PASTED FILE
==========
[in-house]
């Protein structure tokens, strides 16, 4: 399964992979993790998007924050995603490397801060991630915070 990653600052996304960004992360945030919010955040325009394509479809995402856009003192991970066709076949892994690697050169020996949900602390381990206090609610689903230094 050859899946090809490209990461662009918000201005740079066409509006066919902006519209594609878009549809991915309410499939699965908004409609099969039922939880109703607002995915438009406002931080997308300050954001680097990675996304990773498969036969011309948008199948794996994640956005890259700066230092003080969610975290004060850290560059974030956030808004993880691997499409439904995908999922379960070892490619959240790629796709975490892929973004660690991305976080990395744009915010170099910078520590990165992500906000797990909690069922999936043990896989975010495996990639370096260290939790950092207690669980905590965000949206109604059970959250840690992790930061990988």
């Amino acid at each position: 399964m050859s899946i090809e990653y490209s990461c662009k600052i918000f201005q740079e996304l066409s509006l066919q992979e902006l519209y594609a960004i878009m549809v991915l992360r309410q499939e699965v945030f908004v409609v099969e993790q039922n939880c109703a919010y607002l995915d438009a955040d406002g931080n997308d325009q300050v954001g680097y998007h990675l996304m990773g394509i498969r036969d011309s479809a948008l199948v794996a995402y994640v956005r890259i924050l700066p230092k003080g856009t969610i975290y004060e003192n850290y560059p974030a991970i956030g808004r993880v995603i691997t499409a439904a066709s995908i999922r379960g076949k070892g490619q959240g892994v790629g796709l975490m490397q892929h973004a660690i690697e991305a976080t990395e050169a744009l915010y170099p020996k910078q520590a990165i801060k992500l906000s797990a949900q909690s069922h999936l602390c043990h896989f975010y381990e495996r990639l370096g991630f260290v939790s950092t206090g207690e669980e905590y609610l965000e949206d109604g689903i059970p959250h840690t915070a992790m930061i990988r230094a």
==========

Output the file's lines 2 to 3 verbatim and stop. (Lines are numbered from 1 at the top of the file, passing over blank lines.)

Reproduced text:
């Protein structure tokens, strides 16, 4: 399964992979993790998007924050995603490397801060991630915070 990653600052996304960004992360945030919010955040325009394509479809995402856009003192991970066709076949892994690697050169020996949900602390381990206090609610689903230094 050859899946090809490209990461662009918000201005740079066409509006066919902006519209594609878009549809991915309410499939699965908004409609099969039922939880109703607002995915438009406002931080997308300050954001680097990675996304990773498969036969011309948008199948794996994640956005890259700066230092003080969610975290004060850290560059974030956030808004993880691997499409439904995908999922379960070892490619959240790629796709975490892929973004660690991305976080990395744009915010170099910078520590990165992500906000797990909690069922999936043990896989975010495996990639370096260290939790950092207690669980905590965000949206109604059970959250840690992790930061990988």
């Amino acid at each position: 399964m050859s899946i090809e990653y490209s990461c662009k600052i918000f201005q740079e996304l066409s509006l066919q992979e902006l519209y594609a960004i878009m549809v991915l992360r309410q499939e699965v945030f908004v409609v099969e993790q039922n939880c109703a919010y607002l995915d438009a955040d406002g931080n997308d325009q300050v954001g680097y998007h990675l996304m990773g394509i498969r036969d011309s479809a948008l199948v794996a995402y994640v956005r890259i924050l700066p230092k003080g856009t969610i975290y004060e003192n850290y560059p974030a991970i956030g808004r993880v995603i691997t499409a439904a066709s995908i999922r379960g076949k070892g490619q959240g892994v790629g796709l975490m490397q892929h973004a660690i690697e991305a976080t990395e050169a744009l915010y170099p020996k910078q520590a990165i801060k992500l906000s797990a949900q909690s069922h999936l602390c043990h896989f975010y381990e495996r990639l370096g991630f260290v939790s950092t206090g207690e669980e905590y609610l965000e949206d109604g689903i059970p959250h840690t915070a992790m930061i990988r230094a």